“Reductionism is one of those things, like sin, that is only mentioned by people who are against it.” —Richard Dawkins (14)
Unfortunately, the management of the coronavirus disease 2019 (COVID-19) crisis in most Western countries has followed a reductionist approach thus far.
Few scientists will voluntarily characterize their work as reductionistic. Yet, reductionism is at the philosophical heart of the molecular biology revolution. Holistic science, the opposite of reductionistic science, has also acquired a bad name, perhaps due to an unfortunate association of the word “holistic” with new age pseudoscience. However, fortunately there is an increasingly popular euphemism that lacks the pejorative connotations of holism for scientists—“systems biology.” Since its debut a decade ago (23, 29), “systems biology” has appeared as a medical subject heading (MeSH) in PubMed more than 3,000 times. A fundamental tenet of systems biology is that cellular and organismal constituents are interconnected, so that their structure and dynamics must be examined in intact cells and organisms rather than as isolated parts. We recall that the late author Douglas Adams created a fictional detective named Dirk Gently who described his methods as “holistic” because he relied on the “fundamental interconnectedness of all things” to solve crimes (1). Gently used this to justify a large expense account, arguing that each of his personal expenses, like a beach holiday in the Bahamas, must be related to an ongoing investigation at some level. Although funding agencies are not likely to accept holistic accounting practices, holistic approaches have become increasingly popular in microbiology, sometimes advocated as superior to reductionistic ones (42). Researchers often adopt holistic or reductionistic approaches to study a problem without justifying their choice or explaining the advantages and limitations of such an approach. In this essay, we consider the dichotomy between holistic and reductionistic approaches to science and their implications for microbiology. First, however, a few definitions are in order.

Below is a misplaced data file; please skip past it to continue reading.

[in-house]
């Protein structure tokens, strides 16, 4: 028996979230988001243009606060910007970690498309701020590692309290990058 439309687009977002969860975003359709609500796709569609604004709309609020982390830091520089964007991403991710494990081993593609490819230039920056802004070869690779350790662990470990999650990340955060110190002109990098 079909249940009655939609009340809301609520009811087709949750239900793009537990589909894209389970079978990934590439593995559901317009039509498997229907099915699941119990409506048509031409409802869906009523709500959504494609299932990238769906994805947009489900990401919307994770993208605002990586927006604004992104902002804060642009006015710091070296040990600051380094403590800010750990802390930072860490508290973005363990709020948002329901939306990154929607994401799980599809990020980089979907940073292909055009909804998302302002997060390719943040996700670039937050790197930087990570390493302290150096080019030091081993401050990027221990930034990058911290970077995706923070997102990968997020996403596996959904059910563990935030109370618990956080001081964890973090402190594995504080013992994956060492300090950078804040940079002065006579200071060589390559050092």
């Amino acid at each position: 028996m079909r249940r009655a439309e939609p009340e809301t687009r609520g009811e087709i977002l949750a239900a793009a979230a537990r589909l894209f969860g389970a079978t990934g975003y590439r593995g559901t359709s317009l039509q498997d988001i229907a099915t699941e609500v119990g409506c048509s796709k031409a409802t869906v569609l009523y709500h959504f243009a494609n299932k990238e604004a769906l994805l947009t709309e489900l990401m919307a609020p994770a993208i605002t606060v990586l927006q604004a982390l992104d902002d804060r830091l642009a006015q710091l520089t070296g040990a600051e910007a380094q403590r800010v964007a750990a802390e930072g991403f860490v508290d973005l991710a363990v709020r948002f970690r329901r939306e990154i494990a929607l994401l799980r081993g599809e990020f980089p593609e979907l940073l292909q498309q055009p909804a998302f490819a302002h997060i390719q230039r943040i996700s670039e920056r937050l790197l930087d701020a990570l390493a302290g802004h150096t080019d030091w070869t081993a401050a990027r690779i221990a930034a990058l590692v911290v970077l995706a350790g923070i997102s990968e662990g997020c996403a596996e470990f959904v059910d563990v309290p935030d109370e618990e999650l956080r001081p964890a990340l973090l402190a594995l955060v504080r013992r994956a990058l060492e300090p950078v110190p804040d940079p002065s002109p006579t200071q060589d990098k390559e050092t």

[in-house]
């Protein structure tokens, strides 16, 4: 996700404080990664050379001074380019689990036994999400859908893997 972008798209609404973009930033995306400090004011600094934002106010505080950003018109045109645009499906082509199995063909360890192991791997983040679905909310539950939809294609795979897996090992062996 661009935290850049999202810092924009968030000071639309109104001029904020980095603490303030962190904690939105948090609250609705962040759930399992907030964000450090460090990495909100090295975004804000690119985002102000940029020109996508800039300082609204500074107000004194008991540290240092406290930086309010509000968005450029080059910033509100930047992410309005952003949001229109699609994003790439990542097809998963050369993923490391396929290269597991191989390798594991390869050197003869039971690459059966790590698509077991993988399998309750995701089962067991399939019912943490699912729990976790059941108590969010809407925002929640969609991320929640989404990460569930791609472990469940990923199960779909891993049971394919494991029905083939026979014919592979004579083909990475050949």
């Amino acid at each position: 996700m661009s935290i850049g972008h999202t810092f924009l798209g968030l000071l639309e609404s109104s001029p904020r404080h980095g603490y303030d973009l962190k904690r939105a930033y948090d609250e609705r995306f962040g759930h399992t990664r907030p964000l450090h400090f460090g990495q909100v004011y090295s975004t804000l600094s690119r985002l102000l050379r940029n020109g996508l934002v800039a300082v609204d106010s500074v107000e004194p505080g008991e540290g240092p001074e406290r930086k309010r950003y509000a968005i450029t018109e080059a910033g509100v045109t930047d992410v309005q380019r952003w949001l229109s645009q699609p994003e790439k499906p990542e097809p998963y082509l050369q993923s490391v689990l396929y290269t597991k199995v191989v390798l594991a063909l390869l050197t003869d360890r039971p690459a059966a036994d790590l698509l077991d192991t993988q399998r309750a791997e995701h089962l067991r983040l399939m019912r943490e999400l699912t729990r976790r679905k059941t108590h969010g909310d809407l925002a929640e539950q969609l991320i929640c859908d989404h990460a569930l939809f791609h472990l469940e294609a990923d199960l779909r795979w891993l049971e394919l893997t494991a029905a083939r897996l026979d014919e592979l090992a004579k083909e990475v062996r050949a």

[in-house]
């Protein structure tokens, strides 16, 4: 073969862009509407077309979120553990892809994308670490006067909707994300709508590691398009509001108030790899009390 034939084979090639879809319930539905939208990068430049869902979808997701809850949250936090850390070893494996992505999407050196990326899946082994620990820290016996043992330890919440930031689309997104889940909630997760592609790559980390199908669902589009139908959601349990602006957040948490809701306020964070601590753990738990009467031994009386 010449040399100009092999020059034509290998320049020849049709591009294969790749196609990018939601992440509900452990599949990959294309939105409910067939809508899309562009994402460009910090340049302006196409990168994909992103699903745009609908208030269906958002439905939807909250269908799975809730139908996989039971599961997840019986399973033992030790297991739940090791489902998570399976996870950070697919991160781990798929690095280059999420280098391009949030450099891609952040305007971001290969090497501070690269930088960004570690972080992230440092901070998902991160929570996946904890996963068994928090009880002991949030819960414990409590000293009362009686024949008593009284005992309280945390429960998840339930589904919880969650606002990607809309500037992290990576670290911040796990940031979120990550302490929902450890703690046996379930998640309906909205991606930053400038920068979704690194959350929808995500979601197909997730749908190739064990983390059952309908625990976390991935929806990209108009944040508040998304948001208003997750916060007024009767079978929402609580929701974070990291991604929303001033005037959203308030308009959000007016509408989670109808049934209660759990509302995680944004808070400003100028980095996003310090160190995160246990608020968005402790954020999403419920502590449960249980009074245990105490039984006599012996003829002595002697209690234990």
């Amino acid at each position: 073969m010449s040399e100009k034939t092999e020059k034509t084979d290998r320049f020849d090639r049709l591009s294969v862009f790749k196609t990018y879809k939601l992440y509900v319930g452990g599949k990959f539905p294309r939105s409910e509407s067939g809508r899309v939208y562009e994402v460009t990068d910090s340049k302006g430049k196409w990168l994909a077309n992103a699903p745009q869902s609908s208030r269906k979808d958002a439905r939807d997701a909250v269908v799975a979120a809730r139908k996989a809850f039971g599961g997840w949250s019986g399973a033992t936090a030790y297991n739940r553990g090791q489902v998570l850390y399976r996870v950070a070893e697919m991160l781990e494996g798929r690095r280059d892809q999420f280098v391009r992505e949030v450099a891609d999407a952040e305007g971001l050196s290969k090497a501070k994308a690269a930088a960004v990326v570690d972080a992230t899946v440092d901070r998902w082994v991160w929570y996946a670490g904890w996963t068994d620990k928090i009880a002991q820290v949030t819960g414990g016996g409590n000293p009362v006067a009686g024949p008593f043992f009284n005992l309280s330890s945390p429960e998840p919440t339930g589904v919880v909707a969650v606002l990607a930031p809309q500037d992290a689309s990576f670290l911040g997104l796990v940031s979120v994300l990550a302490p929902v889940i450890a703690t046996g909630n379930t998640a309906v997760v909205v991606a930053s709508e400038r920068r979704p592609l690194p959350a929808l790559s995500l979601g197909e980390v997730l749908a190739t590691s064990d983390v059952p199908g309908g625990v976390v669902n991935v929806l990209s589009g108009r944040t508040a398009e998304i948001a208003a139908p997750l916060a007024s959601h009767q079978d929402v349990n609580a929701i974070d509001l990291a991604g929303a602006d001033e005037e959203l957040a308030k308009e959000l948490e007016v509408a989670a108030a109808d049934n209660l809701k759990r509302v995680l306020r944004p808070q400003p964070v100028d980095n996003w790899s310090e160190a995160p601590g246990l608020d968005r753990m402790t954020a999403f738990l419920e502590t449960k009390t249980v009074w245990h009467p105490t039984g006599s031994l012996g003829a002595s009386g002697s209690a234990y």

Here is peer-reviewed, scientific journal to read for absolute proof.